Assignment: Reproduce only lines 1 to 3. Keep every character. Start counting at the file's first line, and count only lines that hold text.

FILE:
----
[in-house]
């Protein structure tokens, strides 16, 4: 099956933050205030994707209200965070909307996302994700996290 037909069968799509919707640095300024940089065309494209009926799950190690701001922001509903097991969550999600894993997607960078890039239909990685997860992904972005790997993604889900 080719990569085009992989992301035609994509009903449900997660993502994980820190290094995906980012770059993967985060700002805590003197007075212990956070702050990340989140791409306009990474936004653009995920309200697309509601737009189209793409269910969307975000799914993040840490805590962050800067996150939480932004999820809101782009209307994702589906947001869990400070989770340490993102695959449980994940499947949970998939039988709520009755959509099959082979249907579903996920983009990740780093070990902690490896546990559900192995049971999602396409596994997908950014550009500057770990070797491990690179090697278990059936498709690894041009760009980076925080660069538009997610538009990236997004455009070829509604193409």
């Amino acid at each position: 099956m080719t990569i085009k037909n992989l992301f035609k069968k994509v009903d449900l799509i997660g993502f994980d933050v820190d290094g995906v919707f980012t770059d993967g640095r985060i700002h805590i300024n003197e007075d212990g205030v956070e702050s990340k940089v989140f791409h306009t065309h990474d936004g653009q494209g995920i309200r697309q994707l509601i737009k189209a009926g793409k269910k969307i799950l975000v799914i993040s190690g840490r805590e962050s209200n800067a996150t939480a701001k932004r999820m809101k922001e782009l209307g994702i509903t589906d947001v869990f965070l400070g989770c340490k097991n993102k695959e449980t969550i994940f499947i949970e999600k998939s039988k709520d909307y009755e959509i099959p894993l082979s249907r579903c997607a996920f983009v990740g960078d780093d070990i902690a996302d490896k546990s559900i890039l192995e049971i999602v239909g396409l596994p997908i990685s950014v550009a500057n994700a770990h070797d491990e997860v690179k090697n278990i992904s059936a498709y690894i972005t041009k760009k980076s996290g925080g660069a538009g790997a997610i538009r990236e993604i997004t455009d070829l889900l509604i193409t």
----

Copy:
[in-house]
């Protein structure tokens, strides 16, 4: 099956933050205030994707209200965070909307996302994700996290 037909069968799509919707640095300024940089065309494209009926799950190690701001922001509903097991969550999600894993997607960078890039239909990685997860992904972005790997993604889900 080719990569085009992989992301035609994509009903449900997660993502994980820190290094995906980012770059993967985060700002805590003197007075212990956070702050990340989140791409306009990474936004653009995920309200697309509601737009189209793409269910969307975000799914993040840490805590962050800067996150939480932004999820809101782009209307994702589906947001869990400070989770340490993102695959449980994940499947949970998939039988709520009755959509099959082979249907579903996920983009990740780093070990902690490896546990559900192995049971999602396409596994997908950014550009500057770990070797491990690179090697278990059936498709690894041009760009980076925080660069538009997610538009990236997004455009070829509604193409």
């Amino acid at each position: 099956m080719t990569i085009k037909n992989l992301f035609k069968k994509v009903d449900l799509i997660g993502f994980d933050v820190d290094g995906v919707f980012t770059d993967g640095r985060i700002h805590i300024n003197e007075d212990g205030v956070e702050s990340k940089v989140f791409h306009t065309h990474d936004g653009q494209g995920i309200r697309q994707l509601i737009k189209a009926g793409k269910k969307i799950l975000v799914i993040s190690g840490r805590e962050s209200n800067a996150t939480a701001k932004r999820m809101k922001e782009l209307g994702i509903t589906d947001v869990f965070l400070g989770c340490k097991n993102k695959e449980t969550i994940f499947i949970e999600k998939s039988k709520d909307y009755e959509i099959p894993l082979s249907r579903c997607a996920f983009v990740g960078d780093d070990i902690a996302d490896k546990s559900i890039l192995e049971i999602v239909g396409l596994p997908i990685s950014v550009a500057n994700a770990h070797d491990e997860v690179k090697n278990i992904s059936a498709y690894i972005t041009k760009k980076s996290g925080g660069a538009g790997a997610i538009r990236e993604i997004t455009d070829l889900l509604i193409t």